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Today's Stichomancy for Akira Kurosawa

The first excerpt represents the element of Air. It speaks of mental influences and the process of thought, and is drawn from The Great Big Treasury of Beatrix Potter by Beatrix Potter:

knots critically, from a safe distance.

It was a judge of knots because it had a habit of tying up unfortunate bluebottles. It did not offer to assist him.

Tom Kitten wriggled and squirmed until he was quite exhausted.

Presently the rats came back and set to work to make him into a dumpling. First they smeared him with butter, and then they rolled him

The second excerpt represents the element of Fire. It speaks of emotional influences and base passions, and is drawn from Salome by Oscar Wilde:

pas rester ici.

SALOME. Comme il est maigre aussi! il ressemble e une mince image d'ivoire. On dirait une image d'argent. Je suis sure qu'il est chaste, autant que la lune. Il ressemble e un rayon d'argent. Sa chair doit etre tres froide, comme de l'ivoire . . . Je veux le regarder de pres.

LE JEUNE SYRIEN. Non, non, princesse!

SALOME. Il faut que je le regarde de pres.

LE JEUNE SYRIEN. Princesse! Princesse!

IOKANAAN. Qui est cette femme qui me regarde? Je ne veux pas qu'elle me regarde. Pourquoi me regarde-t-elle avec ses yeux d'or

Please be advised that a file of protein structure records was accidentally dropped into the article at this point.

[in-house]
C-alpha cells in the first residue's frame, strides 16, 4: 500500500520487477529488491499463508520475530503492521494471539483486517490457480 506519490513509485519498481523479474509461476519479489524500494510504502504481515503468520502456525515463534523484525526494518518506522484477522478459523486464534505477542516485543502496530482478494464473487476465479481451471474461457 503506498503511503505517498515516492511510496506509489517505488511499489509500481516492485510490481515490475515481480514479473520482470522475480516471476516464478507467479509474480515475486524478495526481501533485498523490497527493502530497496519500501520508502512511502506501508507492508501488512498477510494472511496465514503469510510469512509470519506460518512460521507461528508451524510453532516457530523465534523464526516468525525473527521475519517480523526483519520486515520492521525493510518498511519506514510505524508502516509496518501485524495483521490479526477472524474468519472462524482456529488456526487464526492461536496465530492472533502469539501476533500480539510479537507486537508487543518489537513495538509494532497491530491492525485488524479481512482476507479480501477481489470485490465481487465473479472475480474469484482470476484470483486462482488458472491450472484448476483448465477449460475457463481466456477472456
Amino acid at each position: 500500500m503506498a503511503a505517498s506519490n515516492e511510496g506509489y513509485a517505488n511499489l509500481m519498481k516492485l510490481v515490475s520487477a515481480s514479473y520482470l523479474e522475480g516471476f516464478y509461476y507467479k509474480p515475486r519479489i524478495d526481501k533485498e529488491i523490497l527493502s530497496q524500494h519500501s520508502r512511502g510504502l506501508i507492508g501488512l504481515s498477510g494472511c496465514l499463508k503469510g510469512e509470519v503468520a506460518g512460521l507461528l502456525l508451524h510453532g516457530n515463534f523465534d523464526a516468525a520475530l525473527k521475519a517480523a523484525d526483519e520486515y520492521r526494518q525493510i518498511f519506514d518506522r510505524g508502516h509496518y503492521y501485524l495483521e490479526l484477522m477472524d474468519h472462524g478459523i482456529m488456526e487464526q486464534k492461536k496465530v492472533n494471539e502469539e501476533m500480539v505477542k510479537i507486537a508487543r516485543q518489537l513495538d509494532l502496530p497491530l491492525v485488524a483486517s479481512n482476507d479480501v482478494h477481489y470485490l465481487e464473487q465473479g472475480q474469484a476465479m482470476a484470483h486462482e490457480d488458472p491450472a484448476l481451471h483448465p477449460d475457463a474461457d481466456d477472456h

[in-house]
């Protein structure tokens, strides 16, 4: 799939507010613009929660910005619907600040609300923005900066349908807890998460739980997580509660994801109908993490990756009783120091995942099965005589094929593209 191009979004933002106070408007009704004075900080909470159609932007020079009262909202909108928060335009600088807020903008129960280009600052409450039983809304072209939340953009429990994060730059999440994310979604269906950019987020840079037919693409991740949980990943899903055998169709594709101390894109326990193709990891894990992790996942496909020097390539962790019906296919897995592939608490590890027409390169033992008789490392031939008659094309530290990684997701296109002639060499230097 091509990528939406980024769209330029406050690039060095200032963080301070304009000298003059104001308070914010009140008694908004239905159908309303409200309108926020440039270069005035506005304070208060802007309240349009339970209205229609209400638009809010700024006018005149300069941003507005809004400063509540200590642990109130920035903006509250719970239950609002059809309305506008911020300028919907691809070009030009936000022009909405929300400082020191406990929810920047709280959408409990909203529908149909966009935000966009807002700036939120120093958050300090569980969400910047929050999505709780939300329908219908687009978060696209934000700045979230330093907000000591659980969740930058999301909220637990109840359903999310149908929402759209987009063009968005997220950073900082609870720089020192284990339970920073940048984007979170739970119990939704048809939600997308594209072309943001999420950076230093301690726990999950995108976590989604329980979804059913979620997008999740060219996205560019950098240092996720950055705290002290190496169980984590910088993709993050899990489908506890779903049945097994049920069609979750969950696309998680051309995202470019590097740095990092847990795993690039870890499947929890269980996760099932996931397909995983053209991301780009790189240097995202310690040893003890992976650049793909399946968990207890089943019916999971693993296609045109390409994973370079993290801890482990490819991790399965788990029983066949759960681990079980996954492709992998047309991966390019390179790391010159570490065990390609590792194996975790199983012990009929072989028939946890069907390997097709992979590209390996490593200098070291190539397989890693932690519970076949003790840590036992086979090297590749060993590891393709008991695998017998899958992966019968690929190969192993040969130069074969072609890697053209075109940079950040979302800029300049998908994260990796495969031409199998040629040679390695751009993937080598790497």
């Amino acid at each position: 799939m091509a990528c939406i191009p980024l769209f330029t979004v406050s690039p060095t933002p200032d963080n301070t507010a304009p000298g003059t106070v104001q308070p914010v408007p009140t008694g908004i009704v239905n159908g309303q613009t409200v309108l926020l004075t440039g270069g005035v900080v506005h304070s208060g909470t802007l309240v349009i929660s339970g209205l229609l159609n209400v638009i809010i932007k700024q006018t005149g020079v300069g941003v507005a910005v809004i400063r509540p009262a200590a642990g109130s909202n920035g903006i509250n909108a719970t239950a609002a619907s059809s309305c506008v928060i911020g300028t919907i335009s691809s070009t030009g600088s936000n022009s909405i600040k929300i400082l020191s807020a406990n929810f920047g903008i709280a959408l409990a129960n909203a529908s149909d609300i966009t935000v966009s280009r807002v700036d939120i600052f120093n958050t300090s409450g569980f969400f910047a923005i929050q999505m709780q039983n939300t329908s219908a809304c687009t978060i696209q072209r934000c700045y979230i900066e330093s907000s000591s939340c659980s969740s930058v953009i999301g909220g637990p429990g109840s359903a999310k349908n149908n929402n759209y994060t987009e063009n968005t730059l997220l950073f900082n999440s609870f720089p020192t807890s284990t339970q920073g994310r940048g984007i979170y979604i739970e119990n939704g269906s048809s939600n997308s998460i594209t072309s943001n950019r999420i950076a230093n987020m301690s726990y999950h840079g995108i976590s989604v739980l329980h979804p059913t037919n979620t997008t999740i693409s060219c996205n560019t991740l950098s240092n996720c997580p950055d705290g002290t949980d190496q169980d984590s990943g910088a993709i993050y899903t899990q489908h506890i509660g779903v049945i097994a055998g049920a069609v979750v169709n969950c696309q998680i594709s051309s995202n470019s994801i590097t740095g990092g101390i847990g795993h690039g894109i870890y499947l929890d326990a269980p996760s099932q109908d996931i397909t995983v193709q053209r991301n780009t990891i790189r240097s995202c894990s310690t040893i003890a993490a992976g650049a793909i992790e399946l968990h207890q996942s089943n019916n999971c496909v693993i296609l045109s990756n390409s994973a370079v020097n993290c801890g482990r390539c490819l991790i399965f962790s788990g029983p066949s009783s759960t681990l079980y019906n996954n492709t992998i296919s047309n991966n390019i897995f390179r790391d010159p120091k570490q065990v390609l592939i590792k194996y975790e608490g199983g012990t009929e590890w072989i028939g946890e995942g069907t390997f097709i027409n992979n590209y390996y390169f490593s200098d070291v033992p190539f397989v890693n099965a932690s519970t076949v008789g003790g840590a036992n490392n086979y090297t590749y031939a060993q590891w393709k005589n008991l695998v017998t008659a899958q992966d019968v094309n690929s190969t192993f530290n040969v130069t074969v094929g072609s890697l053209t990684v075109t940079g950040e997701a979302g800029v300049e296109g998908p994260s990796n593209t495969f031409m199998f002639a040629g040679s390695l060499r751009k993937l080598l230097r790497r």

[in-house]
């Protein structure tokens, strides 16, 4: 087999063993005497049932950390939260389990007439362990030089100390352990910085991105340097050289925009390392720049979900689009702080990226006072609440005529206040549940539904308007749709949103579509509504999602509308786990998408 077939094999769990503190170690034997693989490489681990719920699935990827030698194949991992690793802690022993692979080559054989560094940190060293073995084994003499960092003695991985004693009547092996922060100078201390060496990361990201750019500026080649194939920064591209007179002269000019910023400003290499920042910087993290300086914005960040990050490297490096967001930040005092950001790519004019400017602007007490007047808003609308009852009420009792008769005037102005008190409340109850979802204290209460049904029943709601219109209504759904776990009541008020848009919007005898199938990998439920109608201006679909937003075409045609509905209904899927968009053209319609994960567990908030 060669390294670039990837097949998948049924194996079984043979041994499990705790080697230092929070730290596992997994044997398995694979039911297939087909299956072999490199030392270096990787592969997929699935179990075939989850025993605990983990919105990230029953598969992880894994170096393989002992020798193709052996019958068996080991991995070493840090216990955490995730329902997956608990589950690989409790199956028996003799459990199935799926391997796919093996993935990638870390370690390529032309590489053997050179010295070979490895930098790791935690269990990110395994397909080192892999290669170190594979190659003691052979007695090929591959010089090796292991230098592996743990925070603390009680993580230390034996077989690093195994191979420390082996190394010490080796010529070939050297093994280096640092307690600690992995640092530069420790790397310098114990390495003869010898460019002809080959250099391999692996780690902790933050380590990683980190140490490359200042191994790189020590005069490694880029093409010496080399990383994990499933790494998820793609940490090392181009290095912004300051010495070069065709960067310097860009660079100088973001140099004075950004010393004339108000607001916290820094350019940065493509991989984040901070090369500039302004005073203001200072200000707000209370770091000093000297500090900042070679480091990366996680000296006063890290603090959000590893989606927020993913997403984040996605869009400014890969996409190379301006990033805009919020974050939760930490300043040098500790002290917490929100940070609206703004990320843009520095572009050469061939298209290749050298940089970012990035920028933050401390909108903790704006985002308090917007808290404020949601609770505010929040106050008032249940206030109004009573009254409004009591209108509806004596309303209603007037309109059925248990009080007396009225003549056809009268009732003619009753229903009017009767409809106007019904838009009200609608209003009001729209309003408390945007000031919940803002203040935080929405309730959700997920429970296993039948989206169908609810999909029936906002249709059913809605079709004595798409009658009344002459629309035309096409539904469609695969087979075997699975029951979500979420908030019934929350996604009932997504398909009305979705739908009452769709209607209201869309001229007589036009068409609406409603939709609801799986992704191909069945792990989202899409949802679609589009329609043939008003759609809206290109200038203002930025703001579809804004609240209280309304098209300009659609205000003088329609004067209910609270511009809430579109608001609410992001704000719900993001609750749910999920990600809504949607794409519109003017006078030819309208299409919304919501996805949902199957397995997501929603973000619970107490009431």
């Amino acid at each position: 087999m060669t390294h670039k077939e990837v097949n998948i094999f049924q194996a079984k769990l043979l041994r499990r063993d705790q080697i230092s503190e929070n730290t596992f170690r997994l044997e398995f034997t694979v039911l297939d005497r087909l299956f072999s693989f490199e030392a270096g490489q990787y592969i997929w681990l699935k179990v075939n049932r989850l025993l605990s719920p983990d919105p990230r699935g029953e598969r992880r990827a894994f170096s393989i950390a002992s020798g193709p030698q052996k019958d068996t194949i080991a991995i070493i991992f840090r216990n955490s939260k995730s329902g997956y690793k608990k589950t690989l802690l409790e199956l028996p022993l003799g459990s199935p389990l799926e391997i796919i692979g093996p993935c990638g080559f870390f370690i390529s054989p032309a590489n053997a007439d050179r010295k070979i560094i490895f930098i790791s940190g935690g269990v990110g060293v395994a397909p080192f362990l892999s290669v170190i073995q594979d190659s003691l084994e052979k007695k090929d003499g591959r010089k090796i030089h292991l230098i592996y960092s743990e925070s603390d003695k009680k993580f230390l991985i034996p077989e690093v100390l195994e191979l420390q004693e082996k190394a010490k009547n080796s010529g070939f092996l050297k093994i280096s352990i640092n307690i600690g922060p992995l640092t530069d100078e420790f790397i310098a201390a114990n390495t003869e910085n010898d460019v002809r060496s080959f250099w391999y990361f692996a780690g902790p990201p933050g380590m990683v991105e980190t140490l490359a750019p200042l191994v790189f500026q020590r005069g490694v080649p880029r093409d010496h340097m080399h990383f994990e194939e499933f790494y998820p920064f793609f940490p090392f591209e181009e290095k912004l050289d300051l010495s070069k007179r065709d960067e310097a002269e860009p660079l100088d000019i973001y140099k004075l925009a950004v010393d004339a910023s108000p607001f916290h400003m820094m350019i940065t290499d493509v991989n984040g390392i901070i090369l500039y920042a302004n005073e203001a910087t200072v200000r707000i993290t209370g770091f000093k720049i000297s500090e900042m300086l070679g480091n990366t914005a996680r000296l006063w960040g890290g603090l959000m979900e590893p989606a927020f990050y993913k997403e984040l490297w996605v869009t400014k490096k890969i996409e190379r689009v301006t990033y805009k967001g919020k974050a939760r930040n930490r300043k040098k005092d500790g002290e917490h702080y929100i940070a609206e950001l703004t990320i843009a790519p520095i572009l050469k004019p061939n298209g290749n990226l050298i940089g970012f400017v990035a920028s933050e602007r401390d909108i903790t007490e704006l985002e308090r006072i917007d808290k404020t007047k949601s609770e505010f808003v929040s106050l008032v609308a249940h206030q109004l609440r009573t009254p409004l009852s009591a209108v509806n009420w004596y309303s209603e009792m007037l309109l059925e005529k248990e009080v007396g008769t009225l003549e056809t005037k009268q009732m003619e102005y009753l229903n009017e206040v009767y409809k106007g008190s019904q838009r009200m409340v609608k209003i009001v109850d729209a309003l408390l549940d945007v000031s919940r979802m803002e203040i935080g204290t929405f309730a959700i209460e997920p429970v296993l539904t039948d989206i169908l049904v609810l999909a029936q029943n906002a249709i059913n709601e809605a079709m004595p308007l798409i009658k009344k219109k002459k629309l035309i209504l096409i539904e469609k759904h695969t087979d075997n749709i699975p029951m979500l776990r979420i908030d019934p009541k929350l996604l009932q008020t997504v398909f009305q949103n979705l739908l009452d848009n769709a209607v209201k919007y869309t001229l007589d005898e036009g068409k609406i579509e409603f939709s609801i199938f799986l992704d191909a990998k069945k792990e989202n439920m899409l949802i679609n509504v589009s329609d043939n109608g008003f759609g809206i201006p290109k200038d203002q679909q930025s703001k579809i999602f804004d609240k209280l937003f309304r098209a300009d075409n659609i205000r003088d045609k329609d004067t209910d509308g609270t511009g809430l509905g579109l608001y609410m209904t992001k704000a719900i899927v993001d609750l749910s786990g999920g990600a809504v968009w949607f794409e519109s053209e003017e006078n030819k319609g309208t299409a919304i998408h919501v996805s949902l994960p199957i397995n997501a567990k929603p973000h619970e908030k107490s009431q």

The third excerpt represents the element of Water. It speaks of pure spiritual influences and feelings of love, and is drawn from The Chessmen of Mars by Edgar Rice Burroughs:

safety snaps ere a swift arm of the storm-monster encircled the ship, rolling it over and over, with the result that the foolhardy warrior went overboard at the first turn.

Unloosed from their lashing by the constant turning and twisting of the ship and the force of the wind, the boarding and landing tackle had been trailing beneath the keel, a tangled mass of cordage and leather. Upon the occasions that the Vanator rolled completely over, these things would be wrapped around her until another revolution in the opposite direction, or the wind itself, carried them once again clear of the deck to trail, whipping in the storm, beneath the hurtling ship.


The Chessmen of Mars
The fourth excerpt represents the element of Earth. It speaks of physical influences and the impact of the unseen on the visible world, and is drawn from Timaeus by Plato:

body.

And so in the vessel of the head, they first of all put a face in which they inserted organs to minister in all things to the providence of the soul, and they appointed this part, which has authority, to be by nature the part which is in front. And of the organs they first contrived the eyes to give light, and the principle according to which they were inserted was as follows: So much of fire as would not burn, but gave a gentle light, they formed into a substance akin to the light of every-day life; and the pure fire which is within us and related thereto they made to flow through the eyes in a stream smooth and dense, compressing the whole eye, and especially the centre part, so that it kept out everything of a coarser